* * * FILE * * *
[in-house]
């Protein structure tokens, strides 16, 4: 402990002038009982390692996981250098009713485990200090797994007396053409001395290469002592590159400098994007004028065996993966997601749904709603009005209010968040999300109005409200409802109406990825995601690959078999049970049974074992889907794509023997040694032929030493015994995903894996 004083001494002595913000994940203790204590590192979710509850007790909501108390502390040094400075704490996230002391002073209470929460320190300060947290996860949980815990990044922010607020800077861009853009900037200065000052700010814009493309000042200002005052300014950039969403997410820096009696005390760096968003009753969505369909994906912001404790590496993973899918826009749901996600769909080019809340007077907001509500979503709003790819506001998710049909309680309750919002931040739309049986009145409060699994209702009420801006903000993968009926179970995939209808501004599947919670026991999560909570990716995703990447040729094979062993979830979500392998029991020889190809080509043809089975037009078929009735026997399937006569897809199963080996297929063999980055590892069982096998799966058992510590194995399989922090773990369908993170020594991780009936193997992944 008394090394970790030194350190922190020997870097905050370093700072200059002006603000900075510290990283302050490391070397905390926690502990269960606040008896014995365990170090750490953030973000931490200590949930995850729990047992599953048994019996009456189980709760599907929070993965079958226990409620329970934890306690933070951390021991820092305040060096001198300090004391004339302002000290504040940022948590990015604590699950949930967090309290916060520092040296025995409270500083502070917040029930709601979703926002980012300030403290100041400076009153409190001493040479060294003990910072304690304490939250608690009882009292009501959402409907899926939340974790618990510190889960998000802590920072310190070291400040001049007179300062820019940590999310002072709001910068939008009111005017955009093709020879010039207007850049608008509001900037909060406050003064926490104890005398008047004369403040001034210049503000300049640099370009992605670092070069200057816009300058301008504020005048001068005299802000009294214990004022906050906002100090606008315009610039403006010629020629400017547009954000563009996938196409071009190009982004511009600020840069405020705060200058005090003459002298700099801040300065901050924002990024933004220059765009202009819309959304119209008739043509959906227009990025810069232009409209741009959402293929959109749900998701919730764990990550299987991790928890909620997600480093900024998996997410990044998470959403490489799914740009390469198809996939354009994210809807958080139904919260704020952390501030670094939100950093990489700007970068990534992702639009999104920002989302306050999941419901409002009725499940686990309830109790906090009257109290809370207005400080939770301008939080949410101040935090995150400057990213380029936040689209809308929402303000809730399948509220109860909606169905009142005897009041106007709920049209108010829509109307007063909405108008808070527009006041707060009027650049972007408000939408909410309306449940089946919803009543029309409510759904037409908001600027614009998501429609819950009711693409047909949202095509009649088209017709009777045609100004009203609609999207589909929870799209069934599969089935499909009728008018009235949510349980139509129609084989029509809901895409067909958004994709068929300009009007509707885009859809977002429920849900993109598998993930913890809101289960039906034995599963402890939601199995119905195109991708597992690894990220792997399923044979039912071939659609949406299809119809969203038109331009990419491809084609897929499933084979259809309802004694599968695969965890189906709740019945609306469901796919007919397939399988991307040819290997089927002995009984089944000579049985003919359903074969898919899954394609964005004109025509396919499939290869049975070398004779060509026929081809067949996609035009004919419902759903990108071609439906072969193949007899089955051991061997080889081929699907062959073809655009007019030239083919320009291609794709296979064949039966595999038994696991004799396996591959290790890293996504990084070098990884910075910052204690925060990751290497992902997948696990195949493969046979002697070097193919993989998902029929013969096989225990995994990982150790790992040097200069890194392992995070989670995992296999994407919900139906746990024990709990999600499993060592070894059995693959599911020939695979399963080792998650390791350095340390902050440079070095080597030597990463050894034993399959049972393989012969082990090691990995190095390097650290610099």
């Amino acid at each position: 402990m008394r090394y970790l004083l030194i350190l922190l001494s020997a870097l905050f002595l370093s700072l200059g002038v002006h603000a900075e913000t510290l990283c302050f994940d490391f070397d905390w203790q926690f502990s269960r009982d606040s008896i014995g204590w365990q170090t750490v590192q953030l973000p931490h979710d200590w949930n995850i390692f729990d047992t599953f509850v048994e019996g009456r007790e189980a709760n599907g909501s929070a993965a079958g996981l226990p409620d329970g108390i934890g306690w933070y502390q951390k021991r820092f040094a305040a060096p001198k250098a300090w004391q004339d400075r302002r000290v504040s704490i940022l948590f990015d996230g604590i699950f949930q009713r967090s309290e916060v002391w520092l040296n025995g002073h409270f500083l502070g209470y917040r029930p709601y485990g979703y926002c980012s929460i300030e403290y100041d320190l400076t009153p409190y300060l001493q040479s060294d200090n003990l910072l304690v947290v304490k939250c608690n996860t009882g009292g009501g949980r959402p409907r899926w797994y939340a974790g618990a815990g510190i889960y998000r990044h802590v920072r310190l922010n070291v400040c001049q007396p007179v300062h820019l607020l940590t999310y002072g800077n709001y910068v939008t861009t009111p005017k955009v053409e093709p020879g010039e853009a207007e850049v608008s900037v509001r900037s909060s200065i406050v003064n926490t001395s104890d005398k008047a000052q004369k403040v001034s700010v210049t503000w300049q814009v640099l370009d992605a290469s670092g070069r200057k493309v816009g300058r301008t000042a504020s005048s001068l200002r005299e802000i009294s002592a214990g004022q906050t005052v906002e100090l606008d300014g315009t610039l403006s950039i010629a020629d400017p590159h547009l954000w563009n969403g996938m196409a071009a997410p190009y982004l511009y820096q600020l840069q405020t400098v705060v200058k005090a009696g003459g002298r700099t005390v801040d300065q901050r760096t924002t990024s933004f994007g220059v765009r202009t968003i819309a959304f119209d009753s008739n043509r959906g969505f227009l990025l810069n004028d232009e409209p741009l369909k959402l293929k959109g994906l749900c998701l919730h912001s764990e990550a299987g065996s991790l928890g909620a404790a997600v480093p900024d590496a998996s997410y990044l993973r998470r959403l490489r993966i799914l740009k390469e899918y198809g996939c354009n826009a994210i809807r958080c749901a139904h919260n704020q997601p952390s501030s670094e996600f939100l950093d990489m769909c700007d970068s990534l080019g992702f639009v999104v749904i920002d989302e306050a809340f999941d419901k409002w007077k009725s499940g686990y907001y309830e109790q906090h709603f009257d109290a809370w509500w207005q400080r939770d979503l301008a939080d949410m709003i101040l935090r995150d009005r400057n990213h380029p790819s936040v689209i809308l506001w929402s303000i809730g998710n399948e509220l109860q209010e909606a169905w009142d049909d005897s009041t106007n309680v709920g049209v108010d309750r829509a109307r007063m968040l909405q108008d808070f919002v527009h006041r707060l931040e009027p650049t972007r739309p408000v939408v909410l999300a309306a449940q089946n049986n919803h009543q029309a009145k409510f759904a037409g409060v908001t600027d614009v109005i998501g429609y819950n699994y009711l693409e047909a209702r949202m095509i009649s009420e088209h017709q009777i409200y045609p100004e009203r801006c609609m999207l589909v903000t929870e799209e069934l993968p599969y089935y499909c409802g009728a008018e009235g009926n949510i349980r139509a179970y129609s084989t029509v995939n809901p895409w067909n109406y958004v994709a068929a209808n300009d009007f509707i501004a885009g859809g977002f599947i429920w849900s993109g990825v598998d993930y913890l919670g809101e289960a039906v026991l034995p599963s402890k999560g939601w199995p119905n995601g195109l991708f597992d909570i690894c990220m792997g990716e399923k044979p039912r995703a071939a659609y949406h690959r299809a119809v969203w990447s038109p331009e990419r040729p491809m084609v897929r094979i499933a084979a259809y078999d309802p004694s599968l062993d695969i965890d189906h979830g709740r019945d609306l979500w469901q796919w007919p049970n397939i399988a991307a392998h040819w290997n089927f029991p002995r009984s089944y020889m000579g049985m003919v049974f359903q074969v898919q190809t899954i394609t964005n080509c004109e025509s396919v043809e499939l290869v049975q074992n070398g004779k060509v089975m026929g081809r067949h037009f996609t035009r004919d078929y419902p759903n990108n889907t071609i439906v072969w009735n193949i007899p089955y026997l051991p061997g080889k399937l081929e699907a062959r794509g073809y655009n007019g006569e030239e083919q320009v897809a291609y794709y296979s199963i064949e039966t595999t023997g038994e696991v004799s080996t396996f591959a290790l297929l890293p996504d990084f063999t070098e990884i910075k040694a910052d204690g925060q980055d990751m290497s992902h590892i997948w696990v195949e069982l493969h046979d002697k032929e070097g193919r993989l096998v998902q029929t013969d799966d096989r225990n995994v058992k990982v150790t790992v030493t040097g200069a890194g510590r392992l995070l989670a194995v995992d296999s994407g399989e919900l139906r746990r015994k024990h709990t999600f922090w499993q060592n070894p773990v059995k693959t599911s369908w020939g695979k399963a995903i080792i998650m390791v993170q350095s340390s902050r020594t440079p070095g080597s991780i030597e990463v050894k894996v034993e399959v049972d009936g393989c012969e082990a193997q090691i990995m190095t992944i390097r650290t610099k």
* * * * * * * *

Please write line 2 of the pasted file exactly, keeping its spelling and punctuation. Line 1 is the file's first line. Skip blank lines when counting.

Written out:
């Protein structure tokens, strides 16, 4: 402990002038009982390692996981250098009713485990200090797994007396053409001395290469002592590159400098994007004028065996993966997601749904709603009005209010968040999300109005409200409802109406990825995601690959078999049970049974074992889907794509023997040694032929030493015994995903894996 004083001494002595913000994940203790204590590192979710509850007790909501108390502390040094400075704490996230002391002073209470929460320190300060947290996860949980815990990044922010607020800077861009853009900037200065000052700010814009493309000042200002005052300014950039969403997410820096009696005390760096968003009753969505369909994906912001404790590496993973899918826009749901996600769909080019809340007077907001509500979503709003790819506001998710049909309680309750919002931040739309049986009145409060699994209702009420801006903000993968009926179970995939209808501004599947919670026991999560909570990716995703990447040729094979062993979830979500392998029991020889190809080509043809089975037009078929009735026997399937006569897809199963080996297929063999980055590892069982096998799966058992510590194995399989922090773990369908993170020594991780009936193997992944 008394090394970790030194350190922190020997870097905050370093700072200059002006603000900075510290990283302050490391070397905390926690502990269960606040008896014995365990170090750490953030973000931490200590949930995850729990047992599953048994019996009456189980709760599907929070993965079958226990409620329970934890306690933070951390021991820092305040060096001198300090004391004339302002000290504040940022948590990015604590699950949930967090309290916060520092040296025995409270500083502070917040029930709601979703926002980012300030403290100041400076009153409190001493040479060294003990910072304690304490939250608690009882009292009501959402409907899926939340974790618990510190889960998000802590920072310190070291400040001049007179300062820019940590999310002072709001910068939008009111005017955009093709020879010039207007850049608008509001900037909060406050003064926490104890005398008047004369403040001034210049503000300049640099370009992605670092070069200057816009300058301008504020005048001068005299802000009294214990004022906050906002100090606008315009610039403006010629020629400017547009954000563009996938196409071009190009982004511009600020840069405020705060200058005090003459002298700099801040300065901050924002990024933004220059765009202009819309959304119209008739043509959906227009990025810069232009409209741009959402293929959109749900998701919730764990990550299987991790928890909620997600480093900024998996997410990044998470959403490489799914740009390469198809996939354009994210809807958080139904919260704020952390501030670094939100950093990489700007970068990534992702639009999104920002989302306050999941419901409002009725499940686990309830109790906090009257109290809370207005400080939770301008939080949410101040935090995150400057990213380029936040689209809308929402303000809730399948509220109860909606169905009142005897009041106007709920049209108010829509109307007063909405108008808070527009006041707060009027650049972007408000939408909410309306449940089946919803009543029309409510759904037409908001600027614009998501429609819950009711693409047909949202095509009649088209017709009777045609100004009203609609999207589909929870799209069934599969089935499909009728008018009235949510349980139509129609084989029509809901895409067909958004994709068929300009009007509707885009859809977002429920849900993109598998993930913890809101289960039906034995599963402890939601199995119905195109991708597992690894990220792997399923044979039912071939659609949406299809119809969203038109331009990419491809084609897929499933084979259809309802004694599968695969965890189906709740019945609306469901796919007919397939399988991307040819290997089927002995009984089944000579049985003919359903074969898919899954394609964005004109025509396919499939290869049975070398004779060509026929081809067949996609035009004919419902759903990108071609439906072969193949007899089955051991061997080889081929699907062959073809655009007019030239083919320009291609794709296979064949039966595999038994696991004799396996591959290790890293996504990084070098990884910075910052204690925060990751290497992902997948696990195949493969046979002697070097193919993989998902029929013969096989225990995994990982150790790992040097200069890194392992995070989670995992296999994407919900139906746990024990709990999600499993060592070894059995693959599911020939695979399963080792998650390791350095340390902050440079070095080597030597990463050894034993399959049972393989012969082990090691990995190095390097650290610099």